Anointed one pulls the strings in his own great puppet show
Perhaps the most welcome consequence of the David Beckham phenomenon is that only the truly bone-headed still refer to him as "thick".
You will still find these people, usually they are political commentators or members of the legal profession, inexplicably asked for an opinion which they deliver with a winsome smile, often prefaced by how they don't know much about football. They then move on to demonstrate how little they know about anything with an answer notable only for its egregiousness.
Apart from anything else, they judge Beckham on his words, unaware that in this, as in so much, he has been a trailblazer.
He lives in the perpetual present and he lives there very well, taking a sort of benign revenge against the forces of logic and reason which suggest he should no longer be doing whatever it is he does.
Words, sentences, whole interviews are all merely holding statements for Beckham. He can say he regrets leaving Manchester United or would never dream of playing against them in the Premier League while every action is sending him in the opposite direction.
His words are a sort of "everything is going to be ok" for the world. We take comfort when people say that to us while knowing that everything isn't going to be ok.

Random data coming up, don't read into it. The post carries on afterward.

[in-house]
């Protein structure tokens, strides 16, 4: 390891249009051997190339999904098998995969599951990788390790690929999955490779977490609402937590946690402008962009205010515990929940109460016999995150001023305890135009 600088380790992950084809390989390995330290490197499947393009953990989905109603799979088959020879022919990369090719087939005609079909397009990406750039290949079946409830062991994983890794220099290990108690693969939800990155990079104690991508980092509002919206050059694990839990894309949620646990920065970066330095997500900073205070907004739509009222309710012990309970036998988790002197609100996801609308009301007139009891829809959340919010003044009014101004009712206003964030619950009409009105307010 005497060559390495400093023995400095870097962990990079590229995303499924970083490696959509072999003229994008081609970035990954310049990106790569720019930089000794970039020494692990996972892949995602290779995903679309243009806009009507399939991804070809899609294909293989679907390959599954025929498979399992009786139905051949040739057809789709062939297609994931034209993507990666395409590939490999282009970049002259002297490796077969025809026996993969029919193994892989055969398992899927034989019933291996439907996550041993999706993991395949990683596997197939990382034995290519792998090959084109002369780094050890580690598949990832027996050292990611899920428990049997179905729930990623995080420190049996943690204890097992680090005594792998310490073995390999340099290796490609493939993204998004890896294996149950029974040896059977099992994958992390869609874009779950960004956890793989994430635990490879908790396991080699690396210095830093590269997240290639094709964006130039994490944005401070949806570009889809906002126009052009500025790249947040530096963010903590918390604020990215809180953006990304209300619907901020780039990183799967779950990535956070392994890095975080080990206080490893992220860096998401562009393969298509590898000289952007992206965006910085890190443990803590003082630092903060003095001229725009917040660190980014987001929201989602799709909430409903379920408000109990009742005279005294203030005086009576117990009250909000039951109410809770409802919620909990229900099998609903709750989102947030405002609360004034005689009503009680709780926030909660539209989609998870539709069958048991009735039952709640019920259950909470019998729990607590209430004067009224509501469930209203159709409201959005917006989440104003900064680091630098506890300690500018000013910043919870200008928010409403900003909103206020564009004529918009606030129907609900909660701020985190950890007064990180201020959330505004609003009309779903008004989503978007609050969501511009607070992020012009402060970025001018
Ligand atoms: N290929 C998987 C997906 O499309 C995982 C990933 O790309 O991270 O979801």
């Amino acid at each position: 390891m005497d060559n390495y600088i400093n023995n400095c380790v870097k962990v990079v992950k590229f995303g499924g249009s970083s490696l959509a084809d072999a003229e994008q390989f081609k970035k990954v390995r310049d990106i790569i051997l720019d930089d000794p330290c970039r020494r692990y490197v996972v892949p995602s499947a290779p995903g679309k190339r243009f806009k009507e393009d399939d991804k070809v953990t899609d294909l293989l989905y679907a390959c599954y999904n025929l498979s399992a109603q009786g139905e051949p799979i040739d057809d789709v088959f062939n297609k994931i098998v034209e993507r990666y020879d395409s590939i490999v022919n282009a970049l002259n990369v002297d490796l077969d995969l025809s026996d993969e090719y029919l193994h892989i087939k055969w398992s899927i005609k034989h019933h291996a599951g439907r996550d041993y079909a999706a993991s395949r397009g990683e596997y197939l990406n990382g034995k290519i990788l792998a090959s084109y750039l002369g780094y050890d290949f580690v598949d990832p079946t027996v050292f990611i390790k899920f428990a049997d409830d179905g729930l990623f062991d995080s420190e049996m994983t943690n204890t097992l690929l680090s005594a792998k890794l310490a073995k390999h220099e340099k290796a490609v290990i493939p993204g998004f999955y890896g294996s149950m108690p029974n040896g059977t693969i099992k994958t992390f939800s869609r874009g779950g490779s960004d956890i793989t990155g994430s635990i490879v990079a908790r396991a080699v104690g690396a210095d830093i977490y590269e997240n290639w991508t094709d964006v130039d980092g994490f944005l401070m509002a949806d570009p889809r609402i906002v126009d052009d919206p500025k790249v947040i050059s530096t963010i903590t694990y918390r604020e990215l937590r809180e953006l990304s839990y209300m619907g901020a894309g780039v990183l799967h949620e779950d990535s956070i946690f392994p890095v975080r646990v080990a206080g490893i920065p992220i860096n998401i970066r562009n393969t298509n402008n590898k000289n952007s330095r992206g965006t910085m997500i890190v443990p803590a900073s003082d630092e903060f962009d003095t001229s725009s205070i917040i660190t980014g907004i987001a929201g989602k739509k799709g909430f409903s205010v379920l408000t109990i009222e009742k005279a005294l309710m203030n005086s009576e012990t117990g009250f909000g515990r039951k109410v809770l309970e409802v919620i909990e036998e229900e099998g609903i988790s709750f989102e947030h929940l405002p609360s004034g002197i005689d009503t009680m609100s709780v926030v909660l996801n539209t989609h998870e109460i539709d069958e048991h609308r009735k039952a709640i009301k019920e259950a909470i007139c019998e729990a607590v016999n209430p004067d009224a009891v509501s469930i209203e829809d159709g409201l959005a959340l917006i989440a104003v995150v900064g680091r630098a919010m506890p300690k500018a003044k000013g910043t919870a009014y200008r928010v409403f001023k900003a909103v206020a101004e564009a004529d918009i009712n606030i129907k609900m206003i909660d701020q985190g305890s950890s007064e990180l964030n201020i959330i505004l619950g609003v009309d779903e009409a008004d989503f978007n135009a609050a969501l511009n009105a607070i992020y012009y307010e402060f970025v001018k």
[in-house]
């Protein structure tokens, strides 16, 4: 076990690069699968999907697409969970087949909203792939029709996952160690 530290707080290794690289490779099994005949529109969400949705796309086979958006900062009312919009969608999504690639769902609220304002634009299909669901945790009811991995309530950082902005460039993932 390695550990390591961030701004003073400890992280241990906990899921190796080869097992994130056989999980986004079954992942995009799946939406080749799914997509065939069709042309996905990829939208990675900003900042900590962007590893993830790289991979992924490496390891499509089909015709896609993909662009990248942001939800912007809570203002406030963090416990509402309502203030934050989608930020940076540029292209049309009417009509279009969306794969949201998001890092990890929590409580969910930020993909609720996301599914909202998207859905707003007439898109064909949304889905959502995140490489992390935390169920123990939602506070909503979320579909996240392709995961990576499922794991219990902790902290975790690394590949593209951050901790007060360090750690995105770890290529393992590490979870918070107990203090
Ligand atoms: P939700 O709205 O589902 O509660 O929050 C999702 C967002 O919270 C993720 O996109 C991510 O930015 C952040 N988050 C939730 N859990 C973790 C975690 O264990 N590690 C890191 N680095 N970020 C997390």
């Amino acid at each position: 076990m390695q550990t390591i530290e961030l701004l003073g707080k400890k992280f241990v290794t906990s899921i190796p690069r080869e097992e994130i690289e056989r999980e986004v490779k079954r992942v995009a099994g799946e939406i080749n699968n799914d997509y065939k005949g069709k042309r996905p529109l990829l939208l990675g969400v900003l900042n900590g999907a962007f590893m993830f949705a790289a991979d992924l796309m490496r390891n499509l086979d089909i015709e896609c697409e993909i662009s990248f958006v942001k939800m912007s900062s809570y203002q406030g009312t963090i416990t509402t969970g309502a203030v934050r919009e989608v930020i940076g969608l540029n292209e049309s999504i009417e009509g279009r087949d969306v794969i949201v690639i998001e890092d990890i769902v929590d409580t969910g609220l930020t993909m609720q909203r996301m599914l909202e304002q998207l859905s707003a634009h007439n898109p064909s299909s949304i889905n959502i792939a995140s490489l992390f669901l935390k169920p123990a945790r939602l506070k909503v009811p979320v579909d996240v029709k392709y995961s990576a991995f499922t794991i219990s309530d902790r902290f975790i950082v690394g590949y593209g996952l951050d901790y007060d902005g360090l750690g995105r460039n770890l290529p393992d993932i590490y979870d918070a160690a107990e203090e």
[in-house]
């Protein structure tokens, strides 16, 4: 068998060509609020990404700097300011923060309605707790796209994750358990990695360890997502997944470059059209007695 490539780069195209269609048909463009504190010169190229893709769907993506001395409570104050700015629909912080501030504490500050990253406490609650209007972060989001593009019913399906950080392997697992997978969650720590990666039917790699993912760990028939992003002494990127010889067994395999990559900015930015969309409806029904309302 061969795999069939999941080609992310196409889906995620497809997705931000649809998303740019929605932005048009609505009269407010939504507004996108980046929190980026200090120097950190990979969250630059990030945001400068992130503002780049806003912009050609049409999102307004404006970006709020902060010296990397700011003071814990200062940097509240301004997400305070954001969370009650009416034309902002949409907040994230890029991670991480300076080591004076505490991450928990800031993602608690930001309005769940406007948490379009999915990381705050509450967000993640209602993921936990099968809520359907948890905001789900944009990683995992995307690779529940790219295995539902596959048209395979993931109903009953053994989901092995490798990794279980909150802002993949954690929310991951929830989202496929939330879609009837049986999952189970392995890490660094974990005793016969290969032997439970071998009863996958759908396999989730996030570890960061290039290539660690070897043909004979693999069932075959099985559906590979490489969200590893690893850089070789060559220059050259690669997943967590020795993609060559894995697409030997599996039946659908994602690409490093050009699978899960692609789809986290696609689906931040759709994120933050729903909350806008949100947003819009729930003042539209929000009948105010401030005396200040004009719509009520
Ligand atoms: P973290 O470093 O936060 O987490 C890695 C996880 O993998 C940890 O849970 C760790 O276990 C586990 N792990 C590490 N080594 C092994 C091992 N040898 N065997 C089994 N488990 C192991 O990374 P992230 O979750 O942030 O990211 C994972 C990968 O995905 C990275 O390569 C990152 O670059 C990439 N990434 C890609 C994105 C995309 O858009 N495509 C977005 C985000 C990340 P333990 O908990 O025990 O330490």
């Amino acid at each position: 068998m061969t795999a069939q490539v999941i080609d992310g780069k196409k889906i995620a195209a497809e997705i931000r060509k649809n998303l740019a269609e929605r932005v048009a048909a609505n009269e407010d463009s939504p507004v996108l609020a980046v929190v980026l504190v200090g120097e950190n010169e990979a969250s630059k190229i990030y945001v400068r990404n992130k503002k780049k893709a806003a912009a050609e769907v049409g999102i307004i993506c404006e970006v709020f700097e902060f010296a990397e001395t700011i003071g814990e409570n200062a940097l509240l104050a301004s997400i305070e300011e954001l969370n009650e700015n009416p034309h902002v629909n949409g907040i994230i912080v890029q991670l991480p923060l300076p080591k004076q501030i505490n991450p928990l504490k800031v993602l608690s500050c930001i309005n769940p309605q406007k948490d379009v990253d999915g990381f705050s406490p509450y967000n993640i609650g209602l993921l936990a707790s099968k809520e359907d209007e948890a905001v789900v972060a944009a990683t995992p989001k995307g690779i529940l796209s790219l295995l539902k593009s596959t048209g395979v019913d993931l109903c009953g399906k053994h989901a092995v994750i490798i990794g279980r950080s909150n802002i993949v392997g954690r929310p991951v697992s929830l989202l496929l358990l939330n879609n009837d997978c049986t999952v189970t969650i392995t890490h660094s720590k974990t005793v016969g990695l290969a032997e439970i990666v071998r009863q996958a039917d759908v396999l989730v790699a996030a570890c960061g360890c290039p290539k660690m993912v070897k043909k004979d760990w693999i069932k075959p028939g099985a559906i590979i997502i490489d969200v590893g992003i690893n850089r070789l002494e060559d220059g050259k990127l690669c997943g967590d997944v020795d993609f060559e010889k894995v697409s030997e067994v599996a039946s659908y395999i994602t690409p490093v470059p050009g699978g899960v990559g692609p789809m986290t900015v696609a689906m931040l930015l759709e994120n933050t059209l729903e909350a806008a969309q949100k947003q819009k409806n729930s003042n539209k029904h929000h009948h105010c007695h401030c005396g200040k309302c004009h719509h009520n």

So we could laugh at his vacuity for a while before we realised that his vacuity is absolutely necessary, the comforting exterior that hides the reality, the relentless sell.
Beckham is always heading for new frontiers. For a time, while he was still involved in competitive sport, they talked about how he now played "the quarterback role", neglecting to mention that there is no quarterback role in football. That didn't matter. Nobody played it better than Beckham.
Now his ability as a footballer is considered irrelevant to the deal that might see him play for Tottenham Hotspur for a couple of months.
Harry Redknapp admitted he hadn't seen him play in quite some time but nobody is too concerned by that. There are suggestions that Beckham is being signed to play a major role in Tottenham's Champions League game against Milan.
He will be sent on in the last 20 minutes when Spurs need to close out the game. If they don't need to close out the game, his role is more uncertain but we can be sure he will perform some ambassadorial duties on the sideline and, as Tim Sherwood said, "good luck to him".
There are other suggestions, made by Karren Brady among others, that Beckham's signing for Tottenham is linked to their desire to move to London's Olympic Stadium. Tottenham's partners in their Olympic Stadium bid are AEG, who happen to own LA Galaxy.
Brady is not a disinterested observer as her club West Ham also want to move to the stadium. She expressed a hope that Beckham wasn't being used as a "puppet", a claim that was dismissed by a Beckham spokesman as "laughable". They know that Beckham is no puppet, even if Brady may also be right to bring up the link.
Everybody believes Beckham can get them something, even when the opposite turns out to be the case.